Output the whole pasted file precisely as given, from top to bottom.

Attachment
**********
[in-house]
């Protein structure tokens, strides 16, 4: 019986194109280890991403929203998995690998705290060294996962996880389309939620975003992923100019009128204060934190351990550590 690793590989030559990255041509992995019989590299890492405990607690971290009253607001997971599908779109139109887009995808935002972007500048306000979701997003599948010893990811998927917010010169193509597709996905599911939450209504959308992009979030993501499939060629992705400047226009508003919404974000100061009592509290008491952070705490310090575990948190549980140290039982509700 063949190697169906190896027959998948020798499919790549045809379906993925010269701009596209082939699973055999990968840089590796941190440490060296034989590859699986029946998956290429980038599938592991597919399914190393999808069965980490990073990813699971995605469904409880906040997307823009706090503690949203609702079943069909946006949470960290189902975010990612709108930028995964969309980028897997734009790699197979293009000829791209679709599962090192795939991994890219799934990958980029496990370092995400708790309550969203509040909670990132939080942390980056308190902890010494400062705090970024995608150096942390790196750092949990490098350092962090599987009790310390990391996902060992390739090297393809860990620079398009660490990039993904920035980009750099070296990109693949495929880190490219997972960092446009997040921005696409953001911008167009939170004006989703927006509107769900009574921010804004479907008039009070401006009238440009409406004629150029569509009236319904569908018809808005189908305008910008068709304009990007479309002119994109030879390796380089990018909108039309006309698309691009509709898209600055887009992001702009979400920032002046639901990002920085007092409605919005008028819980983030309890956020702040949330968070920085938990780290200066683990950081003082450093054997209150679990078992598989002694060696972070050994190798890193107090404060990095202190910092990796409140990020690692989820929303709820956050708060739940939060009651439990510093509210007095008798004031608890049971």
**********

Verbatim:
[in-house]
């Protein structure tokens, strides 16, 4: 019986194109280890991403929203998995690998705290060294996962996880389309939620975003992923100019009128204060934190351990550590 690793590989030559990255041509992995019989590299890492405990607690971290009253607001997971599908779109139109887009995808935002972007500048306000979701997003599948010893990811998927917010010169193509597709996905599911939450209504959308992009979030993501499939060629992705400047226009508003919404974000100061009592509290008491952070705490310090575990948190549980140290039982509700 063949190697169906190896027959998948020798499919790549045809379906993925010269701009596209082939699973055999990968840089590796941190440490060296034989590859699986029946998956290429980038599938592991597919399914190393999808069965980490990073990813699971995605469904409880906040997307823009706090503690949203609702079943069909946006949470960290189902975010990612709108930028995964969309980028897997734009790699197979293009000829791209679709599962090192795939991994890219799934990958980029496990370092995400708790309550969203509040909670990132939080942390980056308190902890010494400062705090970024995608150096942390790196750092949990490098350092962090599987009790310390990391996902060992390739090297393809860990620079398009660490990039993904920035980009750099070296990109693949495929880190490219997972960092446009997040921005696409953001911008167009939170004006989703927006509107769900009574921010804004479907008039009070401006009238440009409406004629150029569509009236319904569908018809808005189908305008910008068709304009990007479309002119994109030879390796380089990018909108039309006309698309691009509709898209600055887009992001702009979400920032002046639901990002920085007092409605919005008028819980983030309890956020702040949330968070920085938990780290200066683990950081003082450093054997209150679990078992598989002694060696972070050994190798890193107090404060990095202190910092990796409140990020690692989820929303709820956050708060739940939060009651439990510093509210007095008798004031608890049971």